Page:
Kansas v Missouri

Gary Pinkel on Big 12 instability: ‘We all know where it starts’

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And, in Pinkel’s professional opinion, it starts in Austin, travels north on I-35 and ends in Irving.

Appearing on Tim Brando‘s radio show this morning, the Missouri head coach had some not-so-rosy comments about the current state of the Big 12. Earlier this week, Texas A&M officially followed the likes of Nebraska and Colorado, who left for the Big Ten and Pac-12 last summer, respectively, by notifying the conference that it would be withdrawing its membership. An invite to join the SEC is almost surely to follow.

You can listen to Pinkel’s whole interview HERE, but below is the money quote:

“Obviously, we have some issues in our league. When you have Nebraska leave one year. Colorado leaves. Also now Texas A&M. Three really good football teams. … You know, we’ve got some issues. Without question there’s some issues that other leagues don’t have. You don’t hear anything about any other league in the country having these kind of problems. We all know where it starts. Mike Alden’s not the point man here. Dan Beebe is. Dan Beebe’s our commissioner. He’s the guy to ask. I don’t know what they’re going to do. I’m just focusing now on winning the football game. … There’s just no one in the country, no other league in the country, where this stuff goes on. And it’s really a shame because the potential of the league is just so tremendous.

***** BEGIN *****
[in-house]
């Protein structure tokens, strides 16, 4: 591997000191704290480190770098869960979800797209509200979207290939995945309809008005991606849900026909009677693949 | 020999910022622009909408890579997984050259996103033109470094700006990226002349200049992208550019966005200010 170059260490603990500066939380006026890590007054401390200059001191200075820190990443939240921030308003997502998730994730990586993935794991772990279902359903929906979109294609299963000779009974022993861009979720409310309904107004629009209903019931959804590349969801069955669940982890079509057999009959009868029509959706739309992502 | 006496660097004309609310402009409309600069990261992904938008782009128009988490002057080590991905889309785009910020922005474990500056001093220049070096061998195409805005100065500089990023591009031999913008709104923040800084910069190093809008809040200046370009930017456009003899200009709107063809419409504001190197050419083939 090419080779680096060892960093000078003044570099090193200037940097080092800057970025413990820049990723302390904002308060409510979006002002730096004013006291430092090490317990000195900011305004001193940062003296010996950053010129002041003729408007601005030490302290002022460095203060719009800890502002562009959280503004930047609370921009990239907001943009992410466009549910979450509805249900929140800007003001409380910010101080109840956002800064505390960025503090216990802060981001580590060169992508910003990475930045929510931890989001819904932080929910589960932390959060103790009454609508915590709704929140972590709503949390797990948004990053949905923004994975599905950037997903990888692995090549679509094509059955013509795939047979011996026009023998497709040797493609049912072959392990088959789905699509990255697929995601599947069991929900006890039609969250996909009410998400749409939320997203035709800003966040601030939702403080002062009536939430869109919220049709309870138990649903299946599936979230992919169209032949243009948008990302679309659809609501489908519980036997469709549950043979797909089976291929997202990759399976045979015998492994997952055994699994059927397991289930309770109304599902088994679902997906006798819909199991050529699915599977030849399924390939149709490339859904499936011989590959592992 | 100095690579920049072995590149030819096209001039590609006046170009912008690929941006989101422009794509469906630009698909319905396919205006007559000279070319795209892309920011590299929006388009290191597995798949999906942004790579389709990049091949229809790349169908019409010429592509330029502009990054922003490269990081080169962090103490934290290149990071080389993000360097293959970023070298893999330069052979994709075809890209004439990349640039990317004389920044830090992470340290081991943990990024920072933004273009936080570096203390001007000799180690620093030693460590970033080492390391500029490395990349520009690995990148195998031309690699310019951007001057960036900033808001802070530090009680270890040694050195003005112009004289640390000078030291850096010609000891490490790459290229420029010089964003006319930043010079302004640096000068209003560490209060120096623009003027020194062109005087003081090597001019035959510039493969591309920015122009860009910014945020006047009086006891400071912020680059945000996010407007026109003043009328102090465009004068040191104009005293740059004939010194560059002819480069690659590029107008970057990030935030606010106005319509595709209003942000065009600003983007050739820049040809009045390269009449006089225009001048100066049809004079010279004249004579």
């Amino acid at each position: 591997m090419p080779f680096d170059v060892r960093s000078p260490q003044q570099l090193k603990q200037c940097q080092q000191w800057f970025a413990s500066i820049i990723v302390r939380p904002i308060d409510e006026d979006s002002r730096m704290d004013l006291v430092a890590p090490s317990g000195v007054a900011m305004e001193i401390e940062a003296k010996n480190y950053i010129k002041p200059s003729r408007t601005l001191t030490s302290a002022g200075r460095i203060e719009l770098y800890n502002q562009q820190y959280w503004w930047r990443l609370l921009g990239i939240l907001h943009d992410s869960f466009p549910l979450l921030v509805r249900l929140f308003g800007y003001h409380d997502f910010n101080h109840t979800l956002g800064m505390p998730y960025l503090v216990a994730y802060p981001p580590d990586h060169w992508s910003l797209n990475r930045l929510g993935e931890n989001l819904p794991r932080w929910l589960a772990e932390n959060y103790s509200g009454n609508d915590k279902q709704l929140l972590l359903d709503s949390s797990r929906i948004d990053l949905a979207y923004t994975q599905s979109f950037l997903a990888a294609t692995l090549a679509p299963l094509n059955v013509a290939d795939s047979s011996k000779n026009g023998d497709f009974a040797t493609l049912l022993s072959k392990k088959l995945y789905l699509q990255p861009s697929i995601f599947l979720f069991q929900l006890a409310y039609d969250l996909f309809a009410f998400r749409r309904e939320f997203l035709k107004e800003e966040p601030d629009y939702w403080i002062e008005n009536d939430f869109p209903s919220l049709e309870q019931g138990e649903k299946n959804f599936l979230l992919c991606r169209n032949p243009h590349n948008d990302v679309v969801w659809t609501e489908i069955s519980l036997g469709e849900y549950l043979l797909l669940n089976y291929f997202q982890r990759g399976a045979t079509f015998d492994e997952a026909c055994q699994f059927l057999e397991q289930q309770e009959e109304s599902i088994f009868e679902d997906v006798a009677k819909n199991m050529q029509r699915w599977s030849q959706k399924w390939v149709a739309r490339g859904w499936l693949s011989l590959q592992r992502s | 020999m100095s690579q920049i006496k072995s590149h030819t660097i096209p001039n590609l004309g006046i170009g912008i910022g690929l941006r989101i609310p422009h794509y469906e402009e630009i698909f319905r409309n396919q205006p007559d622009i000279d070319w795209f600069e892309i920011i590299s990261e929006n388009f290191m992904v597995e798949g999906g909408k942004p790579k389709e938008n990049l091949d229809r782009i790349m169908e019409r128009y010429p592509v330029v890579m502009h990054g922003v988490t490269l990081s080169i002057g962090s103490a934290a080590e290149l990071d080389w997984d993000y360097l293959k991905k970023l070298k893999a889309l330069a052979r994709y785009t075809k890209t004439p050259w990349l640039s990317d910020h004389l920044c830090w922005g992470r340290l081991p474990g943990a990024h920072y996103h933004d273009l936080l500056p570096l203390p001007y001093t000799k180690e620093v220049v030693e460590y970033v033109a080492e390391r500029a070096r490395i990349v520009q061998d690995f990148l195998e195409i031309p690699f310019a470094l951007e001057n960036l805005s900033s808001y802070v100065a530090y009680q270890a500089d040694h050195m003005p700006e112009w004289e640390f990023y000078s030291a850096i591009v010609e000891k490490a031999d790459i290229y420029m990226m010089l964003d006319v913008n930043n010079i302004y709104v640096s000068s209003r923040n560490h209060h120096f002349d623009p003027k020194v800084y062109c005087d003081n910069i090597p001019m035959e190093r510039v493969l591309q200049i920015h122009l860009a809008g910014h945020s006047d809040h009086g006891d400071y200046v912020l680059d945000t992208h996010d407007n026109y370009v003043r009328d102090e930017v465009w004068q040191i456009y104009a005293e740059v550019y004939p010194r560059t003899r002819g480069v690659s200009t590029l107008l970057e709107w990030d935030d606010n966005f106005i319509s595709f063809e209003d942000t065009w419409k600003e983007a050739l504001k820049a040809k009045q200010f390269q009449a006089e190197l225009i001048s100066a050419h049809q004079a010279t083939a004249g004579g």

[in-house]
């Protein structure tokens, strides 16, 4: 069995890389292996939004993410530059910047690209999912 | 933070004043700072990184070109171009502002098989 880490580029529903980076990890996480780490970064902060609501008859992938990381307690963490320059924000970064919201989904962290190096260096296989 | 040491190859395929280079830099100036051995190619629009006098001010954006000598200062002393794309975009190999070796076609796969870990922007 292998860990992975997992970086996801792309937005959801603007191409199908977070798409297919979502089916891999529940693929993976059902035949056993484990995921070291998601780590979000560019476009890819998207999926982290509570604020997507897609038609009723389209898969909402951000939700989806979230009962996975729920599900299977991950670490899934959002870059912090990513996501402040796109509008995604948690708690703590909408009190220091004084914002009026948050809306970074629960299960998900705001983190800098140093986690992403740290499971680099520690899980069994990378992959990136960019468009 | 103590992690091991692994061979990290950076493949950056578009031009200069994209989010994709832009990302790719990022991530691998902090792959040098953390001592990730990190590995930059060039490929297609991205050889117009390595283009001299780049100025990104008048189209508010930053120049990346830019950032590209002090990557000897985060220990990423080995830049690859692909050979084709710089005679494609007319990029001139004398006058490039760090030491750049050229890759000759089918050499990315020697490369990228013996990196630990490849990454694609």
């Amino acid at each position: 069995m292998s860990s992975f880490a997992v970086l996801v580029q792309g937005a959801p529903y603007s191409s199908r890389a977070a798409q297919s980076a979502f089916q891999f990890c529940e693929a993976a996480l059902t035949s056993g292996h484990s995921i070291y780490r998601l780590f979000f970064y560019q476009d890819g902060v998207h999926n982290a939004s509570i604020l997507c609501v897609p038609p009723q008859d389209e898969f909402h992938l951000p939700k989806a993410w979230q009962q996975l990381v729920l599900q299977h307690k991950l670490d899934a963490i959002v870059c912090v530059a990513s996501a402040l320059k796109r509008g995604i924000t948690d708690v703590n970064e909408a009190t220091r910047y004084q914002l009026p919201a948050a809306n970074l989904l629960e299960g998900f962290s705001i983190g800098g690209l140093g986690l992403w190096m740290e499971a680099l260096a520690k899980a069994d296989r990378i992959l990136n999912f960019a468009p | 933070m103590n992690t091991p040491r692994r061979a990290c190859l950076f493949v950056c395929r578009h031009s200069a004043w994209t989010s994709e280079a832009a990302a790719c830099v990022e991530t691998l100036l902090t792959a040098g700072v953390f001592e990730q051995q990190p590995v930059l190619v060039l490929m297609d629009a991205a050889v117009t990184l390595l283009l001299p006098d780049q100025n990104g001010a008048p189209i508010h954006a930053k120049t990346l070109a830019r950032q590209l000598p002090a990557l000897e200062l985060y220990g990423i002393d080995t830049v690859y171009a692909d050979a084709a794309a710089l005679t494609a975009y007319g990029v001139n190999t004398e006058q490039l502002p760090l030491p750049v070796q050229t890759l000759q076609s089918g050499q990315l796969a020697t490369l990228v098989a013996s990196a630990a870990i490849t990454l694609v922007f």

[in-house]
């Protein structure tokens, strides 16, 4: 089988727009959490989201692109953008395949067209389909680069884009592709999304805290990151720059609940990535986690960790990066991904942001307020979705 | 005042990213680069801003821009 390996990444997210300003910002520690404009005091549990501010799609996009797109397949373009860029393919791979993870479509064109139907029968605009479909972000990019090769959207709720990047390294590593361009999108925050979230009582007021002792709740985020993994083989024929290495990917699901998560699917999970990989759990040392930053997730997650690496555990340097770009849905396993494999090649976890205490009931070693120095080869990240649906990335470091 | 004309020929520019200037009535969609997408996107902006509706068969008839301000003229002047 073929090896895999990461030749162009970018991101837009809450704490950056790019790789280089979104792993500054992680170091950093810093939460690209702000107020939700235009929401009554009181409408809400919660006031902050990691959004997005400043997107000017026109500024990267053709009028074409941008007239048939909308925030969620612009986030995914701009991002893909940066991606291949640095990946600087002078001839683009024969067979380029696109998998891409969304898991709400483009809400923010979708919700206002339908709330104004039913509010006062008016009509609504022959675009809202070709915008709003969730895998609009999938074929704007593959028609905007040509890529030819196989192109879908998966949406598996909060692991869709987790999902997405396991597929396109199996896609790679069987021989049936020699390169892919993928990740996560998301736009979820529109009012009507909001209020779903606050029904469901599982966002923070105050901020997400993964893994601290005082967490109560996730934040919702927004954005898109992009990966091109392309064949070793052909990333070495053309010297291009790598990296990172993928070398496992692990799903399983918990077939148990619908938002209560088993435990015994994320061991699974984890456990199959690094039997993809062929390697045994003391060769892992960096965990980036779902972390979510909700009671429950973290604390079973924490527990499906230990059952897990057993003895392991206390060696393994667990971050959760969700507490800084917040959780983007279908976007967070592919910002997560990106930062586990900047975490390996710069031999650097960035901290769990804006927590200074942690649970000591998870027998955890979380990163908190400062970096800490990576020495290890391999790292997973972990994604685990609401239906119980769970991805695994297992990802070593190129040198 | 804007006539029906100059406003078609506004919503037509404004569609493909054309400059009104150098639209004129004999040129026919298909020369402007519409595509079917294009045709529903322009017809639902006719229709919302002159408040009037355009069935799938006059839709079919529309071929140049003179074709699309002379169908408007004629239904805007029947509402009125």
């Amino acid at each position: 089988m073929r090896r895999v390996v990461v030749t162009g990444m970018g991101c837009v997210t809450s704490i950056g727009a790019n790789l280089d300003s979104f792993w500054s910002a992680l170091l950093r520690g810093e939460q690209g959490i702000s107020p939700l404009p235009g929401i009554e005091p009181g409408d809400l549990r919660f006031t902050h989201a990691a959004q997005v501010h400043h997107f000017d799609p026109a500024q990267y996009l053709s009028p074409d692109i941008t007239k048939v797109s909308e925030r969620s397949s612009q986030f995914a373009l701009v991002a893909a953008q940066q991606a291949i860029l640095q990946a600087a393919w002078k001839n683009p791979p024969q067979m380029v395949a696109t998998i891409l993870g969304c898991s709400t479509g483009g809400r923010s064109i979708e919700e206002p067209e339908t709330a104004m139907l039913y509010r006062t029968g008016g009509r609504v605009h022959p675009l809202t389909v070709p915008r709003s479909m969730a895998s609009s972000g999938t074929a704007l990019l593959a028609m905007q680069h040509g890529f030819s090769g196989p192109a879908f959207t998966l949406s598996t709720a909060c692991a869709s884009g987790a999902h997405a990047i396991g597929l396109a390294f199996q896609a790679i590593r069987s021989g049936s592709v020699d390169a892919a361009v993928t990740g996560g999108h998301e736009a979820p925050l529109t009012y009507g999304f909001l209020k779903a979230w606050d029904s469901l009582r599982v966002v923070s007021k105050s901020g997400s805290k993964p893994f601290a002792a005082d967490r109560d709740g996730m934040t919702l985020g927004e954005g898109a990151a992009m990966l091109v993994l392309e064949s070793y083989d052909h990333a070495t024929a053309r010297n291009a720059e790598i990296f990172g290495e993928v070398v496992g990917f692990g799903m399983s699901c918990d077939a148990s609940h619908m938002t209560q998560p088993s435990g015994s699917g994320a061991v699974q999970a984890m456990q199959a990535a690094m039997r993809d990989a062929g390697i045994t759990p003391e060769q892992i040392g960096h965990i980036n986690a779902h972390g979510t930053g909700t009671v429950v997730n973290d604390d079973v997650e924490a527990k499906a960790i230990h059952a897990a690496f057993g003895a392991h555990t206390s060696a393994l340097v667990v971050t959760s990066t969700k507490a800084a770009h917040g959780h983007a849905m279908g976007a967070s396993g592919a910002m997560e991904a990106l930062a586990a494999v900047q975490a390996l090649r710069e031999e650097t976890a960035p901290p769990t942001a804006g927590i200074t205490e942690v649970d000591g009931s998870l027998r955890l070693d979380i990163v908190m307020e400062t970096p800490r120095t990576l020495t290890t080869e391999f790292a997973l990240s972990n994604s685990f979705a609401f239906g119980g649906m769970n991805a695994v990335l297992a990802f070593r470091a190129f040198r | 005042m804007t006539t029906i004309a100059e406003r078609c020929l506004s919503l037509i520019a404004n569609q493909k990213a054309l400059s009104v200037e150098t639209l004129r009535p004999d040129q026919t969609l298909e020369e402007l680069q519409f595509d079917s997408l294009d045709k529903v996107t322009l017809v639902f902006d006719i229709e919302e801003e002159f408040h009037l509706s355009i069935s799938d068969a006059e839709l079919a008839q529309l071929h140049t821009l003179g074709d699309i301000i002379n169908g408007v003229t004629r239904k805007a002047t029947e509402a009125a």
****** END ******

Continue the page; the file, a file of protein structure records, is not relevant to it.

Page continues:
“Anyway, I have no control over it. We’re just trying to beat Miami (Ohio).”

Nice save.

But it’s pretty clear that Pinkel is voicing the displeasure that certainly most other — if not all — Big 12 members feel: that commissioner Dan Beebe catered to Texas’ desire to start the Longhorn Network last summer and the Big 12 is getting weaker by the year because of it.

Interestingly enough, Missouri athletic director Mike Alden, the man who claims Mizzou is committed to the Big 12, had this to say about the LHN:

“I think what it means for us, it means we have to continue to find ways to deliver our product.

I agree; Texas is in no way at fault for starting the LHN. UT has developed their brand into arguably the strongest in college football. Finding ways to monetize it* is called capitalism**.

(*note: although, in fairness, maybe the LHN should pick up some major carriers first…)

(**note: keeping the profits from the players who help bring it in is the greedy part, but that’s another topic for another day)

Beebe made a choice last year to give UT what they wanted because the Big 12 is only as strong as Texas and Oklahoma want it to be. While a potential departure by Missouri would be another devastating blow, the Big 12 can survive as long as Texas and Oklahoma are members.

The conference won’t be as strong or as deep barring some seriously upgraded additions, but it can survive.

Even if the other members don’t like it.

(Big Thanks: Columbia Tribune)

Record-breaking QB one of two coaches hired by New Mexico State